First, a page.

Monopoly II: The Doer-Describer Problem — Muckrakers, The Standard View & Buffett (the Opioid Profiteer?)

B.C. Chandler
14 min readOct 28, 2020

The following is an excerpt from a larger work in progress, tentatively titled Intelligence Hath No Party. I plan to post a working draft at in the near future.

Who Shall We Hang Today? (Or, Why Bad Solutions Lead to Bigger Problems)

“the basis of popular government during a revolution is both virtue and terror; virtue, without which terror is baneful; terror, without which virtue is powerless. Terror is nothing more than speedy, severe and inflexible justice; it is thus an emanation of virtue… applied to the most pressing needs of the patrie [nation].”

— Maximilien Robespierre [1a]

The ever-present (and presently escalating temptation) to vilify the most prosperous among us, primarily because they are prosperous, carries with it myriad of unintended and, for the perpetrators, unforeseeable consequences. Exceedingly poor arguments deployed past and present display ignorance on a grand scale. I presume naïveté because experience tells me the lot of working folks are good and decent people, and not so insincere. Such devious arguments are nonetheless thrust upon them in compelling and innovative ways. Before the wreck is laid bare, the promoting schemers — having had their fill, having received their kickbacks, and having learned Maximilien’s lesson (do not linger) — will be long gone. The same bad arguments used by one party today will be adopted by their foes tomorrow. The consequences will be for the populous to deal with.

From Rockefeller to Bezos, U.S. Steel to Google — what is the reason they are so evil? I do not deny there are reasons, but what are they? Shall we go on charging private firms and citizens with oppressive, totalitarian, and greedy motives? This is hollow and meaningless babble. Surely people can move beyond the inclination to blindly defile a character they cannot possibly know. The answer is sticking to what can be known. Be not taken by envy. Rather, impugn those parties who presently or potentially harm others, particularly if knowingly or intentionally. Even if they are unaware, the result is the same and should be directly addressed. That is, the material actions. Not speculative fervor rooted in resentment.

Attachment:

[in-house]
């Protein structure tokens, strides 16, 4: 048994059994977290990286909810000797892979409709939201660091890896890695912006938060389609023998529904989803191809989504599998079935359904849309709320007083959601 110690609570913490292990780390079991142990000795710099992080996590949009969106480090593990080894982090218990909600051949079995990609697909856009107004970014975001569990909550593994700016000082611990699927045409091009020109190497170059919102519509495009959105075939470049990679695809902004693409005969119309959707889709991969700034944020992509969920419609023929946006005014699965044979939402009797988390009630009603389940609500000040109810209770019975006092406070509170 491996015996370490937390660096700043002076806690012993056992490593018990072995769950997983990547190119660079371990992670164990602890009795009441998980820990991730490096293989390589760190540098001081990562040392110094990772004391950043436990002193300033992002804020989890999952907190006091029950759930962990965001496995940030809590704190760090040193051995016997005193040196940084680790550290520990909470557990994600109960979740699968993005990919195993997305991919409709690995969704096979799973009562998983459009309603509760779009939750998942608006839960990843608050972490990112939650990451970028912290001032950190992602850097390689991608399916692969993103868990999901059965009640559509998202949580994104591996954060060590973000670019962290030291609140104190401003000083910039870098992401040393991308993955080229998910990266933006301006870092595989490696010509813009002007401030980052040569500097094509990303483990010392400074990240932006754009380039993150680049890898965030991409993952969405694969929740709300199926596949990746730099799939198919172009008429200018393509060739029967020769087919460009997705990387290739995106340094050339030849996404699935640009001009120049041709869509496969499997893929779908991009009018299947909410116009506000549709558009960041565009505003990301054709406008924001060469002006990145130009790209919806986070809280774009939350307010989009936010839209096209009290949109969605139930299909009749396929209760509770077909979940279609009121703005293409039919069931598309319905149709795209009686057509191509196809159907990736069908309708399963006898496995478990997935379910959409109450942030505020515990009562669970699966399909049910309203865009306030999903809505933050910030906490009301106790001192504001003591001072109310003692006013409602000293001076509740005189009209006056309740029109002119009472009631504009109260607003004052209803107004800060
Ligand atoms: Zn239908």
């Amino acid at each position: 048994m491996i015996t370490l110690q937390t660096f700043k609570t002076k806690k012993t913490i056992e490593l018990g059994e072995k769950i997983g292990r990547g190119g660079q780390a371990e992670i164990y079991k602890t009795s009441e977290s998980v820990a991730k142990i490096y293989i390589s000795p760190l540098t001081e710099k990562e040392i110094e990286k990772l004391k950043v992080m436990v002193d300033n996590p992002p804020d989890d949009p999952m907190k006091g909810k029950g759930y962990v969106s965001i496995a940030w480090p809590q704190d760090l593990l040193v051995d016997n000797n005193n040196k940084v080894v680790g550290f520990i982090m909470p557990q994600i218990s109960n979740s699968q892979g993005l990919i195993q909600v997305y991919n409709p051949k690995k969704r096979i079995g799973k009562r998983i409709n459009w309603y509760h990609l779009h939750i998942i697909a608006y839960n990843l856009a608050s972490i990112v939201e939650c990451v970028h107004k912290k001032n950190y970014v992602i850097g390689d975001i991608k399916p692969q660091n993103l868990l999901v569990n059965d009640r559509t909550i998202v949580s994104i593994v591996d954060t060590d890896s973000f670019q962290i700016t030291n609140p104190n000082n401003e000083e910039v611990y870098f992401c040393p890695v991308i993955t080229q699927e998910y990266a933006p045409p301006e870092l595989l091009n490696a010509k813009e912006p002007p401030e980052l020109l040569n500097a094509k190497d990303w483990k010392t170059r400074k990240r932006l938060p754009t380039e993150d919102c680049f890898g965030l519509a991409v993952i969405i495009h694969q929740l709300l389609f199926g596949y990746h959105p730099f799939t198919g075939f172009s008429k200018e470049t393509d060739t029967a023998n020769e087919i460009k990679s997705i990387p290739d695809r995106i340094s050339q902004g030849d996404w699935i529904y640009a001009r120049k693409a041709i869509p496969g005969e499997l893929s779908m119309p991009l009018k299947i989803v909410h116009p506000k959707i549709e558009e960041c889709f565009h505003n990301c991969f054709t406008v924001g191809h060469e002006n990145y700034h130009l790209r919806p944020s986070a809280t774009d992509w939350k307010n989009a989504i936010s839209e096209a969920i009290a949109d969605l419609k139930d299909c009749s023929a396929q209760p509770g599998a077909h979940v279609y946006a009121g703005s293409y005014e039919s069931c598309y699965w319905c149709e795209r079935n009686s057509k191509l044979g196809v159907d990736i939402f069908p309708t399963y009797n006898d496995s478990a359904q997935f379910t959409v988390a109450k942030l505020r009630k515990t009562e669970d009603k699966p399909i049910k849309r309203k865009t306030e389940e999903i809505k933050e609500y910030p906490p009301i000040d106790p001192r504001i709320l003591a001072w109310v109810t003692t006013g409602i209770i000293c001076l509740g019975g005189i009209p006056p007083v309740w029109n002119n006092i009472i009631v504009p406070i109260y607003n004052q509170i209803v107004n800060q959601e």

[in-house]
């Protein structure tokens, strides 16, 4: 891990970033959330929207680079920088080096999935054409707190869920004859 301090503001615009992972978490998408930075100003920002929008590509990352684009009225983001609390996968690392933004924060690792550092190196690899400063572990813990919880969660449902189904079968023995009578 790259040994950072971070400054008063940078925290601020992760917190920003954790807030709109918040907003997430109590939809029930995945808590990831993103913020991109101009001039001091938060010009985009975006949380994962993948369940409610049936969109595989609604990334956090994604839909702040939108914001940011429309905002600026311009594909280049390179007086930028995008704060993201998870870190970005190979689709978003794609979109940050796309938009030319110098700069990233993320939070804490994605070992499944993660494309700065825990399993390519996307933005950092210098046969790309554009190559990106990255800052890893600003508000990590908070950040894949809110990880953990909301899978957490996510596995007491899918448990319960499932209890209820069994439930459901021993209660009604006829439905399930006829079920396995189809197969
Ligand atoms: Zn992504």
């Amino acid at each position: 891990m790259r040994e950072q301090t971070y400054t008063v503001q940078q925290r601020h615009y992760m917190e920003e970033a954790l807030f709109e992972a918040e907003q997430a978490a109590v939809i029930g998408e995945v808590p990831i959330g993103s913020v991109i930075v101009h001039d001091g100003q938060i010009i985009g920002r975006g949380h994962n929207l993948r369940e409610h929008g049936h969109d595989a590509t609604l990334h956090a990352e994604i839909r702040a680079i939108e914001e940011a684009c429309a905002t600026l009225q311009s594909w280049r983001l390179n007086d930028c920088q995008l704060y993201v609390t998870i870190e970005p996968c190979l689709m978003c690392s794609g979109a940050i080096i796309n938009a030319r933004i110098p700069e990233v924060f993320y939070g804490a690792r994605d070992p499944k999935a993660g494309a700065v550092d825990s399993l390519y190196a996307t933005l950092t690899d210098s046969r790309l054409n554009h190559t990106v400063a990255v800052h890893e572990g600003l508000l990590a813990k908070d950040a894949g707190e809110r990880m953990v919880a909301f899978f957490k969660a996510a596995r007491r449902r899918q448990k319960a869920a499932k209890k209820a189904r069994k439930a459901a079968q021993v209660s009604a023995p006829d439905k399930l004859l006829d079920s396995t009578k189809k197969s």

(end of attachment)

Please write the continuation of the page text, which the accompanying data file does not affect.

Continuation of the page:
To be sure, there are historical justifications for why people look upon the uber-wealthy with suspicion and envy.[a] For most of history they were often dubious characters, acquiring great wealth not by adding societal value but by pillaging, deceiving, and intimidating. In this statement, I am not referring to well-known rulers but to more subtle, deceptive bad actors. It is not the enemy you know that poses the greatest threat. These clever looters were more shrewd, more secretive. As time went on, they learned to disguise themselves in various cloqué. Their costumes ranged from clergy even as far back as the Egyptian empire to soothsayers in the time of Christ to alchemists in Medieval Europe.[1b]

The question today is how to distinguish real from faux problems—the latter promoted by masters of the concealed arts. Current rhetoric does little to clarify reasonable methods for assessing such situations, conveniently diverting public attention away from rent-seeking bureaucrats and corporate socialists. Or precisely those who in modern times subtly pillage, deceive, and intimidate. Because some party is wealthy, and that wealth is visible to all, is a juvenile and mischievously convenient reason to attack. Meanwhile the real wolves, with their wealth concealed from public view, meander in the background.